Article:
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Hi guys!
Today I'm going to discuss with u the magic symbol like underscore. Why it's magical? It's a reasonable question. But what will be, if I will tell you, that this symbol has a big role on programming and in Python at all? Don't believe me? Just let's see!
And actually, I have 7 things which I hope will prove you that this symbol is useful.

7 reasons why we are using underscore in Python


1. Under underscore is saving last expression value

And what it can be, you can ask. I will explain.
The CPython interpreter is caching the last value. For example :
>>> 10
10
>>> _
10
>>> _*10
100
>>> _
100
Also it can be implemented from variable :
>>> a=10
>>> _
100
>>> a
10
>>> _
10
But it's just a little thing why we are using it, let's move on on the second reason.

2. Underscore is using for ignoring values

Yes, yes! You heard right!
Underscore symbol is using for ignoring not important values on our code. Let's review few examples.
Let's imagine that we need to make the cycle on our code, but we don't care about index inside of it. We can easy to do it.
>>> for _ in range(5):
...     pass
... 
Instead the pass command we can paste any action what we need.
We can ignore values during the assignment of variables.

>>> a, _, b = (1,2,3)
>>> print (a,b)
1 3
Or ignore a lot of values (this is called "Extended Unpacking" but this function is availible from python 3.6+)
>>> a, *_, b = (1,2,3,4,5)
>>> print (a,b)
1 5

3. Underscore is using for avoiding the name conflicts

The underscore symbol in the end of variables is using for avoiding the conflict of names inside one big code.
For example, you have variable price which is using in your class, but also you need to have the same variable with which one you will work, inside some function. So, you can easily to call new variable like price_ which will have totally different space on the memory and not affect on origin one.
Now, let's move on to more reasonable things.

4. Underscore is using for making private objects

Yes, underscore at the beginning of the name of the object (variable, function, class), is telling that this object is private for the specific place.
Private, it's mean that this object will not be imported with all other elements.
For example, if I will create two files: test1.py and test2.py
In the test2.py I will call two variables :
val1 = 1
_val2 = 2
And in test1.py, I just will try to import them :
from test2 import *
And I will see, that on my test1.py I will have only varialbe val1, because _val2 variable will be ignored durring import.
This is can be implemented for any type of object.
class : class _Classname():
function : def _functionname():
variable : _variablename=0

5. The name mangling technique via underscore

At first, let's understand what is name mangling.
Name mangling is a technique used to solve problems caused by the need to resolve unique names. This technique is using on all modern programming languages and Python one from them.
In other words, if we want to restrict objects inside some class, double underscore at the beginning of name will help us. Let's see the example.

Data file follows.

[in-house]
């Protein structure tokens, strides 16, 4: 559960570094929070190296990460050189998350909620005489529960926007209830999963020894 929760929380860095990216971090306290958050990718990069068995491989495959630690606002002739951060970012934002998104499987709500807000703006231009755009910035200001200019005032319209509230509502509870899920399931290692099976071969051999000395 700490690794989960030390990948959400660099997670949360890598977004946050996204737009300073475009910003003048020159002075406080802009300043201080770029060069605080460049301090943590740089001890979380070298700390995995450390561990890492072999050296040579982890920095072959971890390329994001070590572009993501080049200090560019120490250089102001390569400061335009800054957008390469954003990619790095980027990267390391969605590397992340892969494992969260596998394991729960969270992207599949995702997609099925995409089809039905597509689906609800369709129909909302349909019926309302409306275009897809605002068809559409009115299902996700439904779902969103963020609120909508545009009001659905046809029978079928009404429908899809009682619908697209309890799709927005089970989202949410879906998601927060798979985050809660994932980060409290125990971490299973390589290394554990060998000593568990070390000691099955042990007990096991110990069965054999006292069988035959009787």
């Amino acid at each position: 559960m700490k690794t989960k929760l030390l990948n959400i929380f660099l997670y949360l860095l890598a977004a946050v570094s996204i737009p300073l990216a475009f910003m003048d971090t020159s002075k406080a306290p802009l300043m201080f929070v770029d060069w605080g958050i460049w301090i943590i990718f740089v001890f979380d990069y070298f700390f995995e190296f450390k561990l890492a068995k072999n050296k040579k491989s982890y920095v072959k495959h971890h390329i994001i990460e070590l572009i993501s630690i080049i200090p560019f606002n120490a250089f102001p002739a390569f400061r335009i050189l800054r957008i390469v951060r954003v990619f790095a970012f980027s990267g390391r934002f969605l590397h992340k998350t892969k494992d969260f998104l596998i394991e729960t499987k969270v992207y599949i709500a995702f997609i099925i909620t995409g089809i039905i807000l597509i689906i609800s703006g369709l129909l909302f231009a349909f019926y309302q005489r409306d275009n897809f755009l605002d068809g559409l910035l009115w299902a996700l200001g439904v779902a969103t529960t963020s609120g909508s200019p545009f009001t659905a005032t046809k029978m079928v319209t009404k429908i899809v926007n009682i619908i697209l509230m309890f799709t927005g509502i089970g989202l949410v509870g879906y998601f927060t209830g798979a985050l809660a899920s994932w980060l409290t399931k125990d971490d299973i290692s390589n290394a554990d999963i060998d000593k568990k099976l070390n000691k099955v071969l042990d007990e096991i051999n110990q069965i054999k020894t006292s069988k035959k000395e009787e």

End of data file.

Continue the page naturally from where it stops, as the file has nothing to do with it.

>>> class A():
...     def __init__(self):
...             self.var1 = 1
...             self._var2 = 2
...             self.__var3 = 3
...  
>>> classA=A()
>>> dir(classA)
['_A__var3', '__class__', '__delattr__', '__dict__', '__dir__', '__doc__', '__eq__', '__format__', '__ge__', '__getattribute__', '__gt__', '__hash__', '__init__', '__init_subclass__', '__le__', '__lt__', '__module__', '__ne__', '__new__', '__reduce__', '__reduce_ex__', '__repr__', '__setattr__', '__sizeof__', '__str__', '__subclasshook__', '__weakref__', '_var2', 'var1']
We have created the class with three variables and after calling it, printed all objects inside class.
Now we see nothing strange with first variable var1 and second one _var2. They can be use like as usual, but let's have a look on third variable __var3.
Object of this variable have a difference with other ones. From "dir" function we see, that this variable can be used only from this class and cannot be imported outside.
For example let's try to use them.
>>> classA.var1
1
>>> classA._var2
2
>>> classA.__var3
Traceback (most recent call last):
  File "", line 1, in 
AttributeError: 'A' object has no attribute '__var3'
>>> classA._A__var3
3
That's what I'm talking about. We can use this variable only in case, when calling it from class object, like we made before.

6. Using underscore for readability

From Python 3.6, appeared additional function for underscore, which gives more comfortable usability.
I don't want to make a big attention on it, so let's review examples:
>>> dec_base=1_000_000
>>> print(dec_base) 
1000000
>>> bin_base=0b_1111_0000
>>> print(bin_base)
240
>>> hef_base=0x_1234_abcd
>>> print(hef_base) 
305441741

7. The underscore symbol for defining special methods

What are these methods? They're special methods that you can define to add special methods to your classes. They're always surrounded by double underscores (e.g. __init__ or __del__).
These methods have functions which are made classes more flexible and easier to use. All of them are well documented on official documentation and if you want to know more about them, you can do this by this link Python.

I I hope something from this information was a novelty and you learned something new for yourself. But today that's all from my side.

Wish you good luck!
- Kostia

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